Originally, based on the feasibility study, there were plans to construct up to 1,800 towers. However, this number was later reduced to 856. Officials assert that despite the reduction in the number of towers, the design will have to be more robust, involving larger and thicker structures, which will consequently increase the overall cost.
The environmental impact assessment report also notes that MCA Nepal has raised both the average height and length of the transmission line. The towers will now vary in height from 43 meters to 92.5 meters. The report underscores that designing them at these specific heights has effectively minimised their impact.
“MCA Nepal did not realise that in their bid to save the environment, the cost would go up significantly,” says an official at the Finance Ministry.
As per the analysis conducted by technical authorities, the construction of the taller towers will need up to 25 per cent more iron compared to the current tower design. The tower’s foundation also needs to be 20 to 25 per cent deeper due to the narrow surface area where the towers will be set up.
Based on the preliminary design developed by MCA, the towers for this line will be different from the ones typically constructed by the Nepal Electricity Authority. Due to the requirement for towers to span long distances, it is crucial to establish a robust foundation and construct a sturdy structure from the base of each corresponding tower. This decision has been taken to distinguish the taller towers from the prevailing practice in Nepal and bring them in line with international standards.
“This is going to bring its own challenges because building tall towers in urban areas is going to be tough,” says an official at NEA.
The use of drones and helicopters adds to the cost
The escalating cost of the transmission line project can be attributed, in part, to the policy decisions made by MCA Nepal concerning road access. As per the report, roughly 52.5 per cent of the tower sites will be accessible by vehicles capable of transporting goods, whereas 46 per cent of the sites will be reachable via walking trails. The remaining 1.5 per cent of the sites are exclusively accessible by air, as the MCA intends to utilise helicopters and drones. This underscores the persistent challenge of transporting bulky construction materials and equipment.
The environmental impact assessment report highlights that MCA-Nepal’s decision to abstain from constructing road access up to the transmission tower construction site is aimed at minimising tree felling in the area and encouraging local employment. Instead, available options such as porters, animals, and a range of small vehicles will be employed as alternatives. Additionally, the report states helicopters will also be utilised to transport heavier materials and facilitate interconnection between the towers.
This is in line with the proposal that mentions neither MCA-Nepal nor the contractors will be allowed to build any new roads to the said location(s).
“Many towers for the transmission lines needed for the project will be in geographically-challenging areas. The goal was to reduce deforestation as well as hassles of land acquisition, and resettlements. Existing roads and resources will be utilised to transport construction materials for the towers,” the report reads.
The report also mentions that drones will be used to transport construction materials and lay transmission lines in remote areas.
But an official from the Ministry of Finance has questioned, “Insisting on the use of helicopters and drones for such construction that is deemed unconventional methods even abroad, how can a local contractor submit a low-priced bid in the situation?”
The official also highlights additional factors contributing to the rising budget, including the recent spike in steel and aluminium prices. Similarly, according to the proposal, the contractor’s company is mandated to furnish high-quality accommodation and vehicles (with a combined value of Rs 10 million) for the consultants and project directors.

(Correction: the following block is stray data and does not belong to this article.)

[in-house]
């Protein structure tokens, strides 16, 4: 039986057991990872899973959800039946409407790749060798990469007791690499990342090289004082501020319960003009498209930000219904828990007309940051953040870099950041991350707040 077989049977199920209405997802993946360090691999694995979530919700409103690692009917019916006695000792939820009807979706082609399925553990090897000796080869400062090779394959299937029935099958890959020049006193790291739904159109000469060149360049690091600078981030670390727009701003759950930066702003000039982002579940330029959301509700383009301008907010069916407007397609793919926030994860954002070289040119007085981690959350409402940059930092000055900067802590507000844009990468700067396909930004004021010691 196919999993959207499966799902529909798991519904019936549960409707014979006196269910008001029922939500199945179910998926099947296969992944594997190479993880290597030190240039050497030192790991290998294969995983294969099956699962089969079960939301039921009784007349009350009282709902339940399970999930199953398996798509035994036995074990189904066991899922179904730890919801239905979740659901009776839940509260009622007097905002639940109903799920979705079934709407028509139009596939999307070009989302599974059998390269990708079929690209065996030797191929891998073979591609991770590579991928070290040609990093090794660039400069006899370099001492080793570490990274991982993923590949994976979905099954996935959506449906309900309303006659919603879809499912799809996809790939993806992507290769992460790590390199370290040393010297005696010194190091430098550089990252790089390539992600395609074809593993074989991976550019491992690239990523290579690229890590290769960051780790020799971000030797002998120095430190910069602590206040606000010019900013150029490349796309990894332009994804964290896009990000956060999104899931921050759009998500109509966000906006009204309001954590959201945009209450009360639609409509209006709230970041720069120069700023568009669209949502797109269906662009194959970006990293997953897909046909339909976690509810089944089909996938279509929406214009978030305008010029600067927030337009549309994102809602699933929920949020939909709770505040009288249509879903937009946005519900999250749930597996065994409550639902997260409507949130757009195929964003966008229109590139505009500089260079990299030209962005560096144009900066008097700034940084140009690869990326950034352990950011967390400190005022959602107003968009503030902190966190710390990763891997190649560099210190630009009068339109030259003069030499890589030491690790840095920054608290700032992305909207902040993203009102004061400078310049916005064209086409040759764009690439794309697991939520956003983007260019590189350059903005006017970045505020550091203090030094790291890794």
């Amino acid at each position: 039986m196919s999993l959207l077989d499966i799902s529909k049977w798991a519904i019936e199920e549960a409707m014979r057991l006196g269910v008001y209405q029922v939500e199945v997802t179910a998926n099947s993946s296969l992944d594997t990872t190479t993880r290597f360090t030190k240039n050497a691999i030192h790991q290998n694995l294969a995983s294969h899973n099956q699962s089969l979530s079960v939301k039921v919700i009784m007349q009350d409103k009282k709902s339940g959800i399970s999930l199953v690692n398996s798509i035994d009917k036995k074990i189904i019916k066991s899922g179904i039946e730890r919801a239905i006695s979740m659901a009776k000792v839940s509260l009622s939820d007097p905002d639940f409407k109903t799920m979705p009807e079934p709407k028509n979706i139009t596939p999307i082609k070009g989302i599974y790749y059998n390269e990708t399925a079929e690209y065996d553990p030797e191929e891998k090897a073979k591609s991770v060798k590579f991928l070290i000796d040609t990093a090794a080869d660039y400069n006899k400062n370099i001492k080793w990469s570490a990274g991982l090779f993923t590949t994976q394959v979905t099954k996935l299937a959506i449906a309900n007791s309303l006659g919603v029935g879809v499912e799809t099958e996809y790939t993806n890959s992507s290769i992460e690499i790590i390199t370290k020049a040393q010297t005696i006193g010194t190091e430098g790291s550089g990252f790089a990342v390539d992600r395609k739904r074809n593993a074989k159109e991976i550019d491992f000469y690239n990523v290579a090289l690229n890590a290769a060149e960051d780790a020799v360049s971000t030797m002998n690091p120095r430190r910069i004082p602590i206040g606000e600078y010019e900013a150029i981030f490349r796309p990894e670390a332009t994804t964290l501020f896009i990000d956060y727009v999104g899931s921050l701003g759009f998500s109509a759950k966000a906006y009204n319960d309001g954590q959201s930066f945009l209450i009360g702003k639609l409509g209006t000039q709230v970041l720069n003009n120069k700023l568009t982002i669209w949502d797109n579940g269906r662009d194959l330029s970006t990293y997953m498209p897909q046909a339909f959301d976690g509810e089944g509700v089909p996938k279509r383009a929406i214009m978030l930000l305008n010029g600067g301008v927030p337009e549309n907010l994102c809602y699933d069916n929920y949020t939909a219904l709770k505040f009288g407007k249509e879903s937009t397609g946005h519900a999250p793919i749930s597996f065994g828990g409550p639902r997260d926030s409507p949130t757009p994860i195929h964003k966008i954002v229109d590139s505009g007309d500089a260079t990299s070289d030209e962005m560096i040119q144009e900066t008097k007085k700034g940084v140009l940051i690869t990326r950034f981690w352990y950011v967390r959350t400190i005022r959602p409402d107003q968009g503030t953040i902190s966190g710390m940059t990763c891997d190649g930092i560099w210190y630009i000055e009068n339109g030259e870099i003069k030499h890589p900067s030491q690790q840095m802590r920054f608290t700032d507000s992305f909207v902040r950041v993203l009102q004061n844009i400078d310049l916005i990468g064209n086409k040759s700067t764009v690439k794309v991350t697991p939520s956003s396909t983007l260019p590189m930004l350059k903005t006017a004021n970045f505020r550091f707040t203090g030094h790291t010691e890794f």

“This has become more of a luxury project than a development project,” says the official.
He further comments, “The planning phase lacked sufficient discussions with the Nepal Electricity Authority, which possesses experience in the construction of transmission line projects. Even the feasibility study was tweaked to serve the interest so signing a new contract would only be viable through re-designing.”
“If we could construct the transmission lines as NEA it would have cost less. But, as per the proposal, new towers need to be constructed with set rules, increasing the investment even more,” the official adds.
The 315 km long 400 KV transmission line is currently under construction, spanning from the Indian border to the New Butwal substation, then extending to the New Butwal-New Damauli substation, New Damauli-Ratmate-Nuwakot, Ratmate-Hetauda, and Ratmate-Lapsiphedi substation. However, MCA has not yet appointed the supervising engineer (consultant) for the transmission line project.
Officials state that even though the consultant selection process is in its concluding stages, final results have been delayed due to various technical issues.
MCA Nepal has not yet released a tender for the 400 KV substations in Ratmate, Damauli, and Butwal which adds to additional challenges faced by the project.
Similarly, it is uncertain whether the road improvement project under the MCC will be implemented either. The project aims to upgrade a 77-kilometre stretch of road from Bhalubang in Dang to Shiva Khola in Banke. However, to cut costs, the suggestion is to focus on enhancing only the 40-kilometre section from Lamhi to Bhalubang.
Around 1,500 trees along a 22-kilometre segment of the East-West highway, which is part of the MCC proposal in Rapti rural municipality of Dang, were recently felled without proper planning. In light of this, the MCC headquarters has directed the MCA to investigate alternative solutions for this section to the fullest extent possible.
But the road department has already said they cannot give other roads because they are being studied for expansion by organisations like the World Bank and the Asian Development Bank.
“MCA intends to improve an additional 90 kilometres of roads if there are cost savings from the transmission line project. However, there is confusion regarding whether this work will be carried out on the same 40 km road project under MCC,” says a source at the MCA.
“MCA plans to upgrade another 90 kilometres of roads if the cost of transmission lines will be saved”, says the source. However, there is confusion about whether the work will be done on the same 40 km road project under MCC.